I'll bet CPA's find this situation a gold mine, as the family doesn't expect it, and feels helpless.
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Old 01-21-2017, 05:10 AM   #13
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Originally Posted by retired2015b2d View Post
My dad died last year. The tax person who has done his taxes for last three years said I need to do two tax returns for him. His taxes up to date of death and an estate tax return that would create tax forms for my brother and I showing taxes due while estate was in probate (5months).

Has anyone else had to do this? The estate is below the amount estate taxes would be due. Each tax return is 500.00 but I don't want to deal with any tax issues later if this is correct...

Thanks.
yep we had to do it. we hired a cpa to do his taxes. the estate tax form is a huge pita and part of my job is to do tax forms for a living
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Old 01-21-2017, 05:47 AM   #14
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Thank you for all the responses. I feel much better now knowing that the tax returns needs to be done, and the money well spent for a tax expert.
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Old 01-21-2017, 06:25 AM   #15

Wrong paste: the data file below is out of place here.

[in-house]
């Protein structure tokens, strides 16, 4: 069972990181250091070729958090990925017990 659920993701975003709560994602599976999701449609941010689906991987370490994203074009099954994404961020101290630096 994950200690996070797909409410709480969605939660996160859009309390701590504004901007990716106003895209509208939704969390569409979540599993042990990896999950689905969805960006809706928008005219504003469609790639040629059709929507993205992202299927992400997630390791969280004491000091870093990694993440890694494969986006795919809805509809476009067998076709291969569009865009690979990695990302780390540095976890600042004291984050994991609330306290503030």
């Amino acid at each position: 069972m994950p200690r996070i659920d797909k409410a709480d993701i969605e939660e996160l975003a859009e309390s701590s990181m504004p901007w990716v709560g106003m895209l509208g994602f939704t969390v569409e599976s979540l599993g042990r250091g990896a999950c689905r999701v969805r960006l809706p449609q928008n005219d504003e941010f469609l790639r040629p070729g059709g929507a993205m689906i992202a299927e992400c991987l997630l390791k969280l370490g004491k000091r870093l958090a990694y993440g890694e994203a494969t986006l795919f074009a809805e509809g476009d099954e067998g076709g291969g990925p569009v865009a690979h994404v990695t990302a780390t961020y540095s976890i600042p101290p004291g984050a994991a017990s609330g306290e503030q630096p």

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I was fully capable of doing taxes for my Dad's estate, but I chose to spend some $$ to have pros do it.

It just makes it more transparent to the beneficiaries and helps build trust during the settlement process. It may be a "gold mine" for the pros. Fine. But should any issue with the IRS occur, then it is their problem. You don't need more hassle from the beneficiaries when stuff happens. And stuff happens during a settlement.
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Old 01-21-2017, 09:13 AM   #16
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My Dad died in April, 2016. His assets (trad ira, checking account, navy life insurance policy) were all left to my sister and I as beneficiaries or Payable On Death. No trusts, nothing to go through probate.

I'm filing his last tax return myself. It all seems very simple and his medical costs were so high that he owes no tax to fed or state. He withdrew more than his RMD in 2016 so no issues with that.
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Old 01-21-2017, 12:01 PM   #17